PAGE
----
What do Emerging Markets, Argentine Peso, Indian Rupee Face Next?
What's on this page
- Talking Points – Argentine Peso, Turkish Lira, Brazilian Real, South African Rand, Russian Ruble, Indian Rupee
- Argentine Peso Fundamental Outlook
- USD/ARS Weekly Chart
- Turkish Lira Fundamental Outlook
- USD/TRY Weekly Chart
- Brazilian Real Fundamental Outlook
- USD/BRL Weekly Chart
- South African Rand Fundamental Outlook
- USD/ZAR Weekly Chart
- Russian Ruble Fundamental Outlook
- USD/RUB Weekly Chart
- Indian Rupee Fundamental Outlook
- USD/INR Weekly Chart
- FX Trading Resources
Talking Points – Argentine Peso, Turkish Lira, Brazilian Real, South African Rand, Russian Ruble, Indian Rupee
- Fed rate hikes, trade war fears and emerging market contagion concerns rattled developing nations
- Since the beginning of 2018, the Argentine Peso declined over 50% while Indian Rupee fell over 11%
- We observe the outlook for USD/ARS, USD/TRY, USD/BRL, USD/ZAR, USD/RUB and USD/INR
See our study on the history of trade wars to learn how it might influence financial markets!
Emerging markets have become a hot topic for policymakers and investors as fears of contagion and tightening global credit conditions resulted in acute depreciation of their currencies. Below, you can see the impact of those concerns on the Argentine Peso, Turkish Lira, Brazilian Real, South African Rand, Russian Ruble and Indian Rupee since September 12th.
This is a primer that will offer a brief fundamental and technical overview on each highlighted currency. A vulnerability that applies to all of them is the Fed continuing to raise interest rates into 2019. This makes refinancing debt more expensive while offering the US Dollar more gains against its FX peers. At the moment, the central bank is expected to raise rates two more times by 2019 with three more to come by 2020.
Another broad risk that can dampen market mood, sending the MSCI Emerging Markets ETF lower, are trade wars. The markets have brushed off some of those concerns after US President Donald Trump officially announced softer-than-expected $200b Chinese tariffs that will take into effect on September 24th. But reduced trade activity could carry negative implications for some of these economies in the long-run.
With that in mind, we will begin this overview with the country which has experienced arguably some of the most aggressive currency depreciation, Argentina.
Argentine Peso Fundamental Outlook
Like most of these countries, Argentina has a large current account deficit which has been widening and now stands at a record -$9.623b in the first quarter of 2018. Accompanying this was a rise in their external debt. The challenge Argentina faces is that significant depreciation in their currency makes it more expensive to repay their lenders.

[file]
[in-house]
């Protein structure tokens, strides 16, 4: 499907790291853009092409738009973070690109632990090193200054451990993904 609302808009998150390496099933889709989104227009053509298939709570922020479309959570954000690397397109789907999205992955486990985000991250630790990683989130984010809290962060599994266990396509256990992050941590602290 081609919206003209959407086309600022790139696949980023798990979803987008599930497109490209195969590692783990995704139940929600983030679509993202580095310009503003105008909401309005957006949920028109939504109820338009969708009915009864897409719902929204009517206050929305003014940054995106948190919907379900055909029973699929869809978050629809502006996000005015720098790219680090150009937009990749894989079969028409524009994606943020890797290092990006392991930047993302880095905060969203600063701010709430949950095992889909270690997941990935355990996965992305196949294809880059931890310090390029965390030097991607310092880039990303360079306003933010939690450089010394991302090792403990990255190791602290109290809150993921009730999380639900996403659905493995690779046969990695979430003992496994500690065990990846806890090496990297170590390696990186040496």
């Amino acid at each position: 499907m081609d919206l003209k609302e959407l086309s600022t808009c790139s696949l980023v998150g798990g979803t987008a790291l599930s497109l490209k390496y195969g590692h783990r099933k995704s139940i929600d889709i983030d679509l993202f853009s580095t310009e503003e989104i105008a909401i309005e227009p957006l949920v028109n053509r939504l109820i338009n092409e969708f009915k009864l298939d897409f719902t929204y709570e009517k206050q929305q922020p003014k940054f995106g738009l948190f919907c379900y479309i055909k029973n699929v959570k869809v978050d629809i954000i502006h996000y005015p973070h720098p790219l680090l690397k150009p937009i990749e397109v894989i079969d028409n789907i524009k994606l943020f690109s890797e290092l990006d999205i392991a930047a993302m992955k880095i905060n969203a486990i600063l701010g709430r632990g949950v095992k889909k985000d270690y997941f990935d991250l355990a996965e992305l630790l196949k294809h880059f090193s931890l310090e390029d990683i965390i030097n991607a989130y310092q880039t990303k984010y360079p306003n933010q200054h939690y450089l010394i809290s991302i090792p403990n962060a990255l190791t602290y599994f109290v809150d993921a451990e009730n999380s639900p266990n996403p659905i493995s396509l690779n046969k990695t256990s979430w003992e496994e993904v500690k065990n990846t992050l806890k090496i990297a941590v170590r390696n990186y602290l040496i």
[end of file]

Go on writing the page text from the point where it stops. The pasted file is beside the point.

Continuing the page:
Fears were amplified after Argentina’s President Mauricio Macri requested the International Monetary Fund (IMF) to speed up disbursement of a $50b loan to help reduce the nation’s economic crisis. In one day, USD/ARS rose over 12 percent as traders lost confidence in their currency. Ahead, the road for the Argentine Peso will depend on if Macri’s austerity measures (export taxes, cutting subsidies) can balance the budget by next year’s election.
Since Mr. Macri’s request to the IMF, USD/ARS continued rising on the weekly chart but highs achieved on that day have yet to be tested. A push above 41.46 would expose the 123.6% Fibonacci extension while a pullback to support could see the pair eventually testing the rising trend line from August. Steep negative RSI divergence warns the uptrend could be running out of momentum.
USD/ARS Weekly Chart
Turkish Lira Fundamental Outlook
Before Argentina worries picked up pace, Turkish contagion fears arguably amplified the selloff in emerging markets. Back in August, the ECB mentioned its concern about European banking exposure to Turkey. Donald Trump then announced additional metal tariffs on the country over the detained US pastor. These combinations sent the Turkish Lira depreciating over 25 percent against the US Dollar.
Since then, Turkey’s central bank has stepped in and raised interest rates despite calls from President Recep Tayyip Erdogan to lower them. This pulled USD/TRY further away from the record high of 7.2069 achieved in mid-August to near-term support at 5.9752. A descent through this could open the door to test the 38.2% Fibonacci retracement at 5.7483 if the central bank continues tightening monetary policy. Should the country consider releasing the US pastor, this may lift some of Trump’s sanctions which could further bolster the Lira.
USD/TRY Weekly Chart
Brazilian Real Fundamental Outlook
Not long ago, Brazil climbed out of its worst recession back in 2017, but growth is only slowly chugging along. This has allowed for inflation to slow as a side effect. The depreciation in the Brazilian Real alongside other emerging markets currencies has helped to somewhat slow the trend in decelerating prices. In the event these units continue depreciating on emerging market contagion fears, Brazil inflation rates could be lifted.